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June 26, 2015
Arista may have landed a $50 million contract with AT&T covering data center switches and hardware, according to an analyst at MKM Partners citing "industry checks."
Such a contract would represent Arista Networks Inc. 's first major deal with a Tier 1 service provider, according to MKM's Michael Genovese, and be hugely significant for the SDN player, which has previously catered mainly to smaller operators, as well as Web 2.0 and hosting providers.
"Tier 1s like AT&T are spending a greater portion of capex on data centers," said Genovese in a research note sent earlier today. "That Arista may have secured its first deal in the Tier 1 market is clearly positive if true (we think it is)."
AT&T Inc. (NYSE: T) said it did not comment on vendor contracts when contacted for this story, while Arista emailed Light Reading a statement that similarly stated: "Arista cannot comment on whether AT&T is a customer, let alone contract rumors."
Nevertheless, Arista would likely have faced competition from some vendor heavyweights for the AT&T business, including the likes of Cisco Systems Inc. (Nasdaq: CSCO), Juniper Networks Inc. (NYSE: JNPR) and Brocade Communications Systems Inc. (Nasdaq: BRCD).
All three of those companies are currently involved in AT&T's Domain 2.0 initiative, a cloud program that leans heavily on the use of SDN and NFV technologies and has been linked to a planned reduction in capital expenditure by AT&T. (See AT&T Adds Brocade, Ciena, Cisco to Its SDN, NFV Program.)
Arista, by contrast, is not one of the ten vendors that AT&T has previously named as Domain 2.0 suppliers. While this contract -- if confirmed -- appears not to be directly connected with that initiative, it is clearly very strongly related and could open up further opportunities for Arista with AT&T in future.
It would also suggest that players such as AT&T are not yet ready to take the plunge into "white boxes" -- switches that use low-cost commodity components to run open-source software.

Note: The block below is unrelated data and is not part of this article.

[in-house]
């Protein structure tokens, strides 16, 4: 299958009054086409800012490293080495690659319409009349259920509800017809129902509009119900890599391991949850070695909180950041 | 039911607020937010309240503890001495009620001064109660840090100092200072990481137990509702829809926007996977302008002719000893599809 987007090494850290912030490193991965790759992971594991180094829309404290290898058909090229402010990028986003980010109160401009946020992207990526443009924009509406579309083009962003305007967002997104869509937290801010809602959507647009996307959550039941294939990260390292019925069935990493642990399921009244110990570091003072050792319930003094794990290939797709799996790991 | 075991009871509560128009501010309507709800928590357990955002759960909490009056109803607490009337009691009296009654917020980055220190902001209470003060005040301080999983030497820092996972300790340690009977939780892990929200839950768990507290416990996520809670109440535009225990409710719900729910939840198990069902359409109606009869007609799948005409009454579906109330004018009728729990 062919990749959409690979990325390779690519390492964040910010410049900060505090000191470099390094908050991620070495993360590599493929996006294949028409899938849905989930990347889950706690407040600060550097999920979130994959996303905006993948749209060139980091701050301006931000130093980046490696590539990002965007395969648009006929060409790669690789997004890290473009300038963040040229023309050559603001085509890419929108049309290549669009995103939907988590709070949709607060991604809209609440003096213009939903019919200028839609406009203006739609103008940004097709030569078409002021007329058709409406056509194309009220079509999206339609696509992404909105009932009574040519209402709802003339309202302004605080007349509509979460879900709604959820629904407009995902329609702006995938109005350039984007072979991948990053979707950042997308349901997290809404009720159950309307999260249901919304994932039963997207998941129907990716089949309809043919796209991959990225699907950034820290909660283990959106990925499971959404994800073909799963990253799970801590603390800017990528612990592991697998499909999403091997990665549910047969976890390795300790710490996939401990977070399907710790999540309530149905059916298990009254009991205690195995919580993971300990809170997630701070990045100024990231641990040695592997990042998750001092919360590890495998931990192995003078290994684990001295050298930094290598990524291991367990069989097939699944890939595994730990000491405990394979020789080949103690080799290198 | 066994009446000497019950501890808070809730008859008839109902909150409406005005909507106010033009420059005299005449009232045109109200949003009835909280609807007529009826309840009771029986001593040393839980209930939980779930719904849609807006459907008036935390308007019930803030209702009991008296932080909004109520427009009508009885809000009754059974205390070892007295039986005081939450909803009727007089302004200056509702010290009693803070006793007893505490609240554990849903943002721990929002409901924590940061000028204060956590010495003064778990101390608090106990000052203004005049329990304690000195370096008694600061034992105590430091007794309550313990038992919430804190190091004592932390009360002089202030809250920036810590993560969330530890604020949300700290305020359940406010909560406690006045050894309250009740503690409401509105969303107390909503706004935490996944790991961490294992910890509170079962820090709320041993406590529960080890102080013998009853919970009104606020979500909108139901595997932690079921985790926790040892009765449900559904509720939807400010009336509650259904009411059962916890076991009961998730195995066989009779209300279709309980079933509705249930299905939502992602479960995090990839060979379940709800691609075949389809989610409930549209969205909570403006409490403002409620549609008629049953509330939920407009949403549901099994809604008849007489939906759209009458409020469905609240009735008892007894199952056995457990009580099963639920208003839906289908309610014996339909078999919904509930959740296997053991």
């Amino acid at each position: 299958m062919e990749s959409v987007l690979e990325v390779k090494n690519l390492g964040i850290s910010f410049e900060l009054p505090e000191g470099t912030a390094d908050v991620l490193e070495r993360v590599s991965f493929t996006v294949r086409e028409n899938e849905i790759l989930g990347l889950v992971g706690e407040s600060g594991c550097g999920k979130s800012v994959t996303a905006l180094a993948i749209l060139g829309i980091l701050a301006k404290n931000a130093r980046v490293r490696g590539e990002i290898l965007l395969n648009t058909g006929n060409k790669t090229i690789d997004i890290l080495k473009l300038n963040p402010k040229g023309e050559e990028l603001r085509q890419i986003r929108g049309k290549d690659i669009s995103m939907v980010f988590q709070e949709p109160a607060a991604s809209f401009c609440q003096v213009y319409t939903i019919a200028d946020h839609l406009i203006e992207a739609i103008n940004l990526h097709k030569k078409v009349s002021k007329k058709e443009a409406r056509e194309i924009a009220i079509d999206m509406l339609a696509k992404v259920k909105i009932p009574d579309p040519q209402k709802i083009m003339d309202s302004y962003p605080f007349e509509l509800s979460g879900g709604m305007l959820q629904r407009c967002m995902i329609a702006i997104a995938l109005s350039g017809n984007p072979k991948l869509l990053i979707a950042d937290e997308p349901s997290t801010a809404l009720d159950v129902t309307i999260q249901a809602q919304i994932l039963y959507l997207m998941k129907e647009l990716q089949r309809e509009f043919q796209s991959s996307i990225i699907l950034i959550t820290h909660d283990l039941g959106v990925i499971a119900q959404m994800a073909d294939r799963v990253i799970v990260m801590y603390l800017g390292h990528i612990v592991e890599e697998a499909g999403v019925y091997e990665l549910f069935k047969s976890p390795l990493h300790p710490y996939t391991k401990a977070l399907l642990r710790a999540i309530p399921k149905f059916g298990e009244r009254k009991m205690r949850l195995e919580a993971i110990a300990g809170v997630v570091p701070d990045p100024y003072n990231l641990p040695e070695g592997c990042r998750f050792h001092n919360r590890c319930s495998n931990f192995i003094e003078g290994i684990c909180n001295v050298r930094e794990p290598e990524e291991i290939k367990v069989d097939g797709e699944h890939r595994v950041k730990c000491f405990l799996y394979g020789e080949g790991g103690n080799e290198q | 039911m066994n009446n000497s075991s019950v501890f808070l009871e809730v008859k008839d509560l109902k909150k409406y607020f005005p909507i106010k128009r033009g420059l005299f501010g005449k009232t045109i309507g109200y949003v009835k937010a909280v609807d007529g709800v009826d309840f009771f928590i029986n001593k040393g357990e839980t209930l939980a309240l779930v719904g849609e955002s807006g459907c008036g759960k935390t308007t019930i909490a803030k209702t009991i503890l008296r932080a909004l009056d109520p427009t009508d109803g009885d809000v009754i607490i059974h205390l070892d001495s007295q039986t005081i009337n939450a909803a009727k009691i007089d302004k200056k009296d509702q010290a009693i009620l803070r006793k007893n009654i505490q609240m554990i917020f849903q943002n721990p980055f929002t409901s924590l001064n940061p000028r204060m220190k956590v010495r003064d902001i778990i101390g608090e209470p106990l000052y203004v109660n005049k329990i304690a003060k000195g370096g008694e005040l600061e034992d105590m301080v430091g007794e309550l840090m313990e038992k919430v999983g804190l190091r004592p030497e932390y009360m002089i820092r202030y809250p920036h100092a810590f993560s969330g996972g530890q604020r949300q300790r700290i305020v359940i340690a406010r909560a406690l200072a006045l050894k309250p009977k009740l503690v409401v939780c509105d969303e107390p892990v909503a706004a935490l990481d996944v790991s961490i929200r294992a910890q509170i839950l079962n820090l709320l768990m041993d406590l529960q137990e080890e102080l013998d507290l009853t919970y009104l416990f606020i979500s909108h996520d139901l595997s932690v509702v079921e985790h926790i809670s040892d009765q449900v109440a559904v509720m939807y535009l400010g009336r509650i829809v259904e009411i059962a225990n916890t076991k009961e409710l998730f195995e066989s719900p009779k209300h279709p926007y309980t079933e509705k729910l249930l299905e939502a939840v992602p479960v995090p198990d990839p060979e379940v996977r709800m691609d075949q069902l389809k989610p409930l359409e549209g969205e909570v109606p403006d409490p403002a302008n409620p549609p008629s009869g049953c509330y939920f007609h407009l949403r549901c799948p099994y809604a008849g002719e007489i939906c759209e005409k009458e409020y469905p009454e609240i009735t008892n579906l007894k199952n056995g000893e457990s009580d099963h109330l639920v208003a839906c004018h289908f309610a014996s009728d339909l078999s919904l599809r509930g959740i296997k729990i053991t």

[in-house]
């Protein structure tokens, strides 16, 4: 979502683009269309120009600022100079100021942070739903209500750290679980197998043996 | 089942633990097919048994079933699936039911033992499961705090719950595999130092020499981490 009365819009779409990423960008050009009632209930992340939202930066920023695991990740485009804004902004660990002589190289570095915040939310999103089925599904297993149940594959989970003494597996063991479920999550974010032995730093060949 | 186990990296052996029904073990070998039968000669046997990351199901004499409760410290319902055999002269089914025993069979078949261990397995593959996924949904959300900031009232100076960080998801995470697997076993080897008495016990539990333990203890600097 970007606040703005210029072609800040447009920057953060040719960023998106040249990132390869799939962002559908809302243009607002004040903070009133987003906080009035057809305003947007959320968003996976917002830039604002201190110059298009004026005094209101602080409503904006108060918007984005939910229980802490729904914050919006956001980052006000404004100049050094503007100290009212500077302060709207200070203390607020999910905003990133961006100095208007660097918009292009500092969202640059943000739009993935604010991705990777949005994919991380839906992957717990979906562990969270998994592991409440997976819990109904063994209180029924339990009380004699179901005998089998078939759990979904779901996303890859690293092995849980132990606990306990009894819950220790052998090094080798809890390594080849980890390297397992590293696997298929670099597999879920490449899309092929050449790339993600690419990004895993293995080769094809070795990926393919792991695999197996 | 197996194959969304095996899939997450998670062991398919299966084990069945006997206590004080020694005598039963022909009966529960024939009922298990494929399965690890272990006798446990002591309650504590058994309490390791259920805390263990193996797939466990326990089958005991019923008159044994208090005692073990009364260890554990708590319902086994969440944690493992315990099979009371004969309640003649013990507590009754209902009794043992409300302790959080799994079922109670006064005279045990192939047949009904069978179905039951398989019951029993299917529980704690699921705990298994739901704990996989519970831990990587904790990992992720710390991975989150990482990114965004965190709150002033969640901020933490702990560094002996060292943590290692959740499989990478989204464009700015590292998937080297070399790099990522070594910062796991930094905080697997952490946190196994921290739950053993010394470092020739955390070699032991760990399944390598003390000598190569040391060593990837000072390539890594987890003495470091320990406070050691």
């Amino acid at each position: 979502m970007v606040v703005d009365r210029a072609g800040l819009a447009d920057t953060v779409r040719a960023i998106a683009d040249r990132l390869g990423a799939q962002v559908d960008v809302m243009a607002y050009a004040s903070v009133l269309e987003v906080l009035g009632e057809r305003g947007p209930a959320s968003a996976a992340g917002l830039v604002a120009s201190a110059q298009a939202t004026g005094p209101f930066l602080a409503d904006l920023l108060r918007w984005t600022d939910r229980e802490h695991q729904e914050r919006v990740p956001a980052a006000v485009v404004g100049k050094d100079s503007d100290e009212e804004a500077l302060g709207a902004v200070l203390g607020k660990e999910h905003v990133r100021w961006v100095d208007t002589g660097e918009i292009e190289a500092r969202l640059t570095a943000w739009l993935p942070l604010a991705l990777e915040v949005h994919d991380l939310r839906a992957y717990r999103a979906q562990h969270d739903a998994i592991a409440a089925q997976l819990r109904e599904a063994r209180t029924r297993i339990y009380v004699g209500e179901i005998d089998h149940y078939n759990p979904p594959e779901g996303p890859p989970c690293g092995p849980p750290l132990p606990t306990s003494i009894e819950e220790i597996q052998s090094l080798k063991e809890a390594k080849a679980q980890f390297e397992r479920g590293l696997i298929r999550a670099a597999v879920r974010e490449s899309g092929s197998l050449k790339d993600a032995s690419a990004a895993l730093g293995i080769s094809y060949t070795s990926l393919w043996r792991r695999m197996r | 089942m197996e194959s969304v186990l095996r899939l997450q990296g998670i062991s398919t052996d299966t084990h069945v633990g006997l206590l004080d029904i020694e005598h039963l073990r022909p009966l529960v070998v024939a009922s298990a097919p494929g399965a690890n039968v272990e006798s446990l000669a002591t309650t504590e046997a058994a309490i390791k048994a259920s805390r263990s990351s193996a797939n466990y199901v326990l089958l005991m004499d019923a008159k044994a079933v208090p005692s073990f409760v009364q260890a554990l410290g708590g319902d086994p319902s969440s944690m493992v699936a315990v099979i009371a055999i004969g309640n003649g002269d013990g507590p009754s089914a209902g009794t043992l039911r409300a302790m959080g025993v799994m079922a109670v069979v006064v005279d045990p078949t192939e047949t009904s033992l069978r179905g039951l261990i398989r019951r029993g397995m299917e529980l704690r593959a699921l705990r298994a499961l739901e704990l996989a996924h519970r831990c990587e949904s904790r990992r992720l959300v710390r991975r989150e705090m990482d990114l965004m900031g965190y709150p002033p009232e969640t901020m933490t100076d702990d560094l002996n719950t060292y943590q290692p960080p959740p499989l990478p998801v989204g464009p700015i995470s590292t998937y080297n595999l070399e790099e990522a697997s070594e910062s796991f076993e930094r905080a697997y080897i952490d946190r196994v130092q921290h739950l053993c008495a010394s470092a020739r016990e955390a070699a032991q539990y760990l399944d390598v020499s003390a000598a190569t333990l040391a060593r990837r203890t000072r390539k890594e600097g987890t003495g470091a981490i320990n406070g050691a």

White box developers clearly pose a threat to established vendors, but Arista has been insisting its software capabilities will give it a big advantage over these emerging rivals. "Anybody can build a box, but not everyone can build software," said Jayshree Ullal, Arista's president and CEO, during a recent earnings call. (See Arista Addresses White Box Threat.)
Want to know more about the emerging SDN market? Check out our dedicated SDN content channel here on Light Reading.
Genovese is clearly impressed with Arista, noting that partnerships it has recently formed with larger IT vendors could support sales growth in the enterprise market.
In the last few weeks, Arista has announced tie-ups with HP Inc. (NYSE: HPQ), Dell Technologies (Nasdaq: DELL) and Super Micro Computer Inc. that will combine compute-and-storage technology from those players with Arista's networking expertise.
The analyst also thinks the company's launch this week of a major new software product in the enterprise market could have a similarly positive impact on its fortunes.
Branded CloudVision, that product is an automation platform designed to improve network management and could hold particular appeal in the "general enterprise vertical," according to MKM Partners. (See Arista Launches Network-Wide Cloud Automation.)
Genovese has raised his 12-month price target for Arista from $80 to $95 per share due to his growing confidence in its prospects.
Arista is currently priced at $85.33 on the New York Stock Exchange, having seen its share price rise by 24.6% since the beginning of the year.
— Iain Morris, , News Editor, Light Reading
International Editor, Light Reading
Iain Morris joined Light Reading as News Editor at the start of 2015 -- and we mean, right at the start. His friends and family were still singing Auld Lang Syne as Iain started sourcing New Year's Eve UK mobile network congestion statistics. Prior to boosting Light Reading's UK-based editorial team numbers (he is based in London, south of the river), Iain was a successful freelance writer and editor who had been covering the telecoms sector for the past 15 years. His work has appeared in publications including The Economist (classy!) and The Observer, besides a variety of trade and business journals. He was previously the lead telecoms analyst for the Economist Intelligence Unit, and before that worked as a features editor at Telecommunications magazine. Iain started out in telecoms as an editor at consulting and market-research company Analysys (now Analysys Mason).
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